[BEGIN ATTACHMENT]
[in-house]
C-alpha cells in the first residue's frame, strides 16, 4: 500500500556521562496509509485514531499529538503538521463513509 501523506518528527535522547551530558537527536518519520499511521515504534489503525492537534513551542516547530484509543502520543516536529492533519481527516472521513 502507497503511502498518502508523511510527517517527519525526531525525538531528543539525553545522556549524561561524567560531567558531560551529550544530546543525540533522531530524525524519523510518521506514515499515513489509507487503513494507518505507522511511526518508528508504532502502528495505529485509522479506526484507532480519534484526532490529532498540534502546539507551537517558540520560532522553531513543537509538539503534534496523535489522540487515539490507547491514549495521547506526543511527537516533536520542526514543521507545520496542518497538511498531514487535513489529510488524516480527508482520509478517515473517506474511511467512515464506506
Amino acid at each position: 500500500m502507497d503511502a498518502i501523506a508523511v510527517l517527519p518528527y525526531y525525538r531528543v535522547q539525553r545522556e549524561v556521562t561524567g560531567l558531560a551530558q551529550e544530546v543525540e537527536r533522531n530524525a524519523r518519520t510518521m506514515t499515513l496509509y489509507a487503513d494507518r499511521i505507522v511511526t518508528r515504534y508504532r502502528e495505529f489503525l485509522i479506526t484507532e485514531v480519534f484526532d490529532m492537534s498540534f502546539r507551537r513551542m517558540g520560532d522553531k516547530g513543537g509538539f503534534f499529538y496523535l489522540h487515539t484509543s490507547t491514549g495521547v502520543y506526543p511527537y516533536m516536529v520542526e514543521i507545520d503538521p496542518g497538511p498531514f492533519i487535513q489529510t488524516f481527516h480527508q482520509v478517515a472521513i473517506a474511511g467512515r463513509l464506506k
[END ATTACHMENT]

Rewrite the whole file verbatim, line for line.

[in-house]
C-alpha cells in the first residue's frame, strides 16, 4: 500500500556521562496509509485514531499529538503538521463513509 501523506518528527535522547551530558537527536518519520499511521515504534489503525492537534513551542516547530484509543502520543516536529492533519481527516472521513 502507497503511502498518502508523511510527517517527519525526531525525538531528543539525553545522556549524561561524567560531567558531560551529550544530546543525540533522531530524525524519523510518521506514515499515513489509507487503513494507518505507522511511526518508528508504532502502528495505529485509522479506526484507532480519534484526532490529532498540534502546539507551537517558540520560532522553531513543537509538539503534534496523535489522540487515539490507547491514549495521547506526543511527537516533536520542526514543521507545520496542518497538511498531514487535513489529510488524516480527508482520509478517515473517506474511511467512515464506506
Amino acid at each position: 500500500m502507497d503511502a498518502i501523506a508523511v510527517l517527519p518528527y525526531y525525538r531528543v535522547q539525553r545522556e549524561v556521562t561524567g560531567l558531560a551530558q551529550e544530546v543525540e537527536r533522531n530524525a524519523r518519520t510518521m506514515t499515513l496509509y489509507a487503513d494507518r499511521i505507522v511511526t518508528r515504534y508504532r502502528e495505529f489503525l485509522i479506526t484507532e485514531v480519534f484526532d490529532m492537534s498540534f502546539r507551537r513551542m517558540g520560532d522553531k516547530g513543537g509538539f503534534f499529538y496523535l489522540h487515539t484509543s490507547t491514549g495521547v502520543y506526543p511527537y516533536m516536529v520542526e514543521i507545520d503538521p496542518g497538511p498531514f492533519i487535513q489529510t488524516f481527516h480527508q482520509v478517515a472521513i473517506a474511511g467512515r463513509l464506506k